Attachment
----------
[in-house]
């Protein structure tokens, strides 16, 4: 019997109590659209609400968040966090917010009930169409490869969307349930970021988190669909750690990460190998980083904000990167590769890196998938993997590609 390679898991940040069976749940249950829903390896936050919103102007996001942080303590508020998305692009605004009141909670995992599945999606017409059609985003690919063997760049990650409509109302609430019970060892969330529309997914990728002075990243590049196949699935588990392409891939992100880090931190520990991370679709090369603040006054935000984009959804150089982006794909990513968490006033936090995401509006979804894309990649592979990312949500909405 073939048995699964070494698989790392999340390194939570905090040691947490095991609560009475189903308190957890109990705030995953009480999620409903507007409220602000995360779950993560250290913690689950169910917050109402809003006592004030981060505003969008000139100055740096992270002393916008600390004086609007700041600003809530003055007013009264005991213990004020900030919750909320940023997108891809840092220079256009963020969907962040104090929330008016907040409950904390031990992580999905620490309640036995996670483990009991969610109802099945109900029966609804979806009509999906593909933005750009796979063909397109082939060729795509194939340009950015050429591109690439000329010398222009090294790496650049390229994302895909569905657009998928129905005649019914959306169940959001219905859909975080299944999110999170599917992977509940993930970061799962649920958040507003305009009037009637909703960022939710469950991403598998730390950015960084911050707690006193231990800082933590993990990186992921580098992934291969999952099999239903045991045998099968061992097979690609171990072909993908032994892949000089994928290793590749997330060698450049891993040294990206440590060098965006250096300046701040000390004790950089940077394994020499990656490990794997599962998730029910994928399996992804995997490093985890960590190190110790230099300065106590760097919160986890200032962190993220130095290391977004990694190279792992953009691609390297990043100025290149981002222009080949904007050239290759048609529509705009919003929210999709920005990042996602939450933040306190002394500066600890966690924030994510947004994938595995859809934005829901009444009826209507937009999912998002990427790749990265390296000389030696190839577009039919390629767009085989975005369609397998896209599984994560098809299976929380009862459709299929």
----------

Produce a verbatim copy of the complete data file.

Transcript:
[in-house]
């Protein structure tokens, strides 16, 4: 019997109590659209609400968040966090917010009930169409490869969307349930970021988190669909750690990460190998980083904000990167590769890196998938993997590609 390679898991940040069976749940249950829903390896936050919103102007996001942080303590508020998305692009605004009141909670995992599945999606017409059609985003690919063997760049990650409509109302609430019970060892969330529309997914990728002075990243590049196949699935588990392409891939992100880090931190520990991370679709090369603040006054935000984009959804150089982006794909990513968490006033936090995401509006979804894309990649592979990312949500909405 073939048995699964070494698989790392999340390194939570905090040691947490095991609560009475189903308190957890109990705030995953009480999620409903507007409220602000995360779950993560250290913690689950169910917050109402809003006592004030981060505003969008000139100055740096992270002393916008600390004086609007700041600003809530003055007013009264005991213990004020900030919750909320940023997108891809840092220079256009963020969907962040104090929330008016907040409950904390031990992580999905620490309640036995996670483990009991969610109802099945109900029966609804979806009509999906593909933005750009796979063909397109082939060729795509194939340009950015050429591109690439000329010398222009090294790496650049390229994302895909569905657009998928129905005649019914959306169940959001219905859909975080299944999110999170599917992977509940993930970061799962649920958040507003305009009037009637909703960022939710469950991403598998730390950015960084911050707690006193231990800082933590993990990186992921580098992934291969999952099999239903045991045998099968061992097979690609171990072909993908032994892949000089994928290793590749997330060698450049891993040294990206440590060098965006250096300046701040000390004790950089940077394994020499990656490990794997599962998730029910994928399996992804995997490093985890960590190190110790230099300065106590760097919160986890200032962190993220130095290391977004990694190279792992953009691609390297990043100025290149981002222009080949904007050239290759048609529509705009919003929210999709920005990042996602939450933040306190002394500066600890966690924030994510947004994938595995859809934005829901009444009826209507937009999912998002990427790749990265390296000389030696190839577009039919390629767009085989975005369609397998896209599984994560098809299976929380009862459709299929």